I am designing a minigame where players have to kill all the animals summoned in with tag "summoned". I know that if I want to check if they are still alive I can do:

testfor @e[tag=summoned]

But the command:

testfor @e[tag=!summoned]

Simply finds entities that don't have the tag. My old solution was a comparator coming out of the first command, facing into a block with a torch on the other side, but I want a more elegant solution preferably using chain command blocks. Any ideas?


2 Answers 2


Here is one solution that works, but I am not sure I would use elegant to describe it. It involves creating a scoreboard objective to create an inversion. First the score is set to 1 for a fake player and then an execute command resets the score. If no tagged entities exist, the score does not get reset. Then you can test for the score.

Create a dummy objective:

/scoreboard objectives add Invert dummy

Create a Repeat Unconditional Always Active command block with command:

scoreboard players set FakePlayer Invert 1

Follow with a Chain Unconditional Always Active command block with command:

execute @e[tag=summoned] ~ ~ ~ scoreboard players reset FakePlayer Invert

Create another Repeat Unconditional Always Active command block with command:

scoreboard players test FakePlayer Invert 1

Follow that with a Chain Conditional Always Active command block. This block is used to run whatever commands you want after the entities have all been killed. Note: this command will run repeatedly unless you stop the system.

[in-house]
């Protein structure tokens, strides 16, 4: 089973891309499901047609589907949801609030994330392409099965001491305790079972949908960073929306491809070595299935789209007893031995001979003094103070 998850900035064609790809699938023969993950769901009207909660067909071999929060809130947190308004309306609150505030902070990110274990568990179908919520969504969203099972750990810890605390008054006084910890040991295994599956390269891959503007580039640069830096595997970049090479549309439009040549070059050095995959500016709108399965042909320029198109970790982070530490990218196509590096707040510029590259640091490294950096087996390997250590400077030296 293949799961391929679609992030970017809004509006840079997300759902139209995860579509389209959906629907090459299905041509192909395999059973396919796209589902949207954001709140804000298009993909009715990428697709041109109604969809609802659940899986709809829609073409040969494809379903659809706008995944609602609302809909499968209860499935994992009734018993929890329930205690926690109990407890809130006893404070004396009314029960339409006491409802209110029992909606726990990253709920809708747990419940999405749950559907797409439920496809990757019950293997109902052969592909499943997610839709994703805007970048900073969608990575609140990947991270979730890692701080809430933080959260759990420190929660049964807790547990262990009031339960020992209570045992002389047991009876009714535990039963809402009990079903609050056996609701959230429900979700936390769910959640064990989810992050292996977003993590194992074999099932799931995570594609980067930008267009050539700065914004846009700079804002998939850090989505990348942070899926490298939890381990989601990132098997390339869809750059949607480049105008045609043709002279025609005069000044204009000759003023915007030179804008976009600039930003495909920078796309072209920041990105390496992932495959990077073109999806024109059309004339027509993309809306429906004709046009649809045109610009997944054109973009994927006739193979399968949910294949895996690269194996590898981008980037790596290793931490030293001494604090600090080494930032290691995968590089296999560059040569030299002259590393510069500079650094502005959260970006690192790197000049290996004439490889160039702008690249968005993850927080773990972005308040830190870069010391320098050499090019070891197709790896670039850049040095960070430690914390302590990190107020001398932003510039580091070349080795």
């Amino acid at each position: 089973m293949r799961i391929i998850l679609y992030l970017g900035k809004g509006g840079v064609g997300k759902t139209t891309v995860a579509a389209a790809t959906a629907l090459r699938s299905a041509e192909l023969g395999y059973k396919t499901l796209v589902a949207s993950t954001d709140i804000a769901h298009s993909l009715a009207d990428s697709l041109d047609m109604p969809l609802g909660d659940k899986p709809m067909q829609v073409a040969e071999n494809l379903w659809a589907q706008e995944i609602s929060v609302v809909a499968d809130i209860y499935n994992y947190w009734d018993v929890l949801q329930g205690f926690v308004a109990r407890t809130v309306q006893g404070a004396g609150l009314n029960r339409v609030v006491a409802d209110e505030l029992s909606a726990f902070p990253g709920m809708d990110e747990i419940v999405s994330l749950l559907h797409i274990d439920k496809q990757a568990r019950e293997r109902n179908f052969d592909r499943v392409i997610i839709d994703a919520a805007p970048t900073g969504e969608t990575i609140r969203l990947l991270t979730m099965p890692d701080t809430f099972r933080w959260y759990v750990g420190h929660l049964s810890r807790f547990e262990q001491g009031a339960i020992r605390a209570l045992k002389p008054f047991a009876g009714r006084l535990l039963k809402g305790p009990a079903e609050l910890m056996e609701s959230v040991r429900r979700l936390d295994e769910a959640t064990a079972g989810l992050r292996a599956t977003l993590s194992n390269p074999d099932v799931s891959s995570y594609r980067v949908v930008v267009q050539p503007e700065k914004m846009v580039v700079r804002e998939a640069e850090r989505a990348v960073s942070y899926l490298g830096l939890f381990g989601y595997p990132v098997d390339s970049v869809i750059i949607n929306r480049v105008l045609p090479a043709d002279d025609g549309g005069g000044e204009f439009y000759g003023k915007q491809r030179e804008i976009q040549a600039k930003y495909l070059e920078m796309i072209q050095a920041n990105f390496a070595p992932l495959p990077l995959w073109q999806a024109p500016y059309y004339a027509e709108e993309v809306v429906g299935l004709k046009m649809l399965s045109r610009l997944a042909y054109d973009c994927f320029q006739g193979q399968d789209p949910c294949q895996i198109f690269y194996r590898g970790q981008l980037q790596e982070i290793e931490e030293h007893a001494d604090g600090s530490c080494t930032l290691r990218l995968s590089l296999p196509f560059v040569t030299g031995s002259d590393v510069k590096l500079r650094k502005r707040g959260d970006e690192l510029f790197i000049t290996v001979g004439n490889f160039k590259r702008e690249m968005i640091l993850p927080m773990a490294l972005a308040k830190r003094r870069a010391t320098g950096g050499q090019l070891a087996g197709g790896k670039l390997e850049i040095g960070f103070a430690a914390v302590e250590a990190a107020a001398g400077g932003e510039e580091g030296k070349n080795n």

Also, if you don't mind having an extra armor stand to store data as part of your system, you could use a scoreboard tag instead of adding an objective.

  • Would the final command blocks not be "Chain" "Conditional" "Always active"? As they rely on the condition that FakePlayer has a score of 1 for objective Invert? If it's "Unconditional", wont it just execute regardless of the output of the score test?
    – Xav
    Jun 28, 2018 at 16:49
  • You are correct in your understanding. I must have been typing too fast. I edited the answer to fix that.
    – IronAnvil
    Jun 29, 2018 at 3:42

It might be best to add 1 to the scoreboard each time a summon happens and then use a hidden 'utility' advancement to subtract from the score when the animals are killed - advancements have built in 'player-killed-type' features for ease of development.

the utility advancement function would need to revoke itself after being called so that multiple kills can be counted down.

one problem you might encounter assuming the entities have persistence is that execute could fail if the animals are far enough away from the player that they get unloaded - execute wont find them even though they haven't died.

A summon counter gets away from this problem by mimicking the animals persistence. Advancements would also be very useful for multiplayer as they would help with the player tracking.

It might help to elaborate on how the mini-game should play out. Are you trying to track animal deaths, or player kill-counts or living animals. You might get different results on these metrics depending on if a zombie killed it or it drowned, fell, or despawned.

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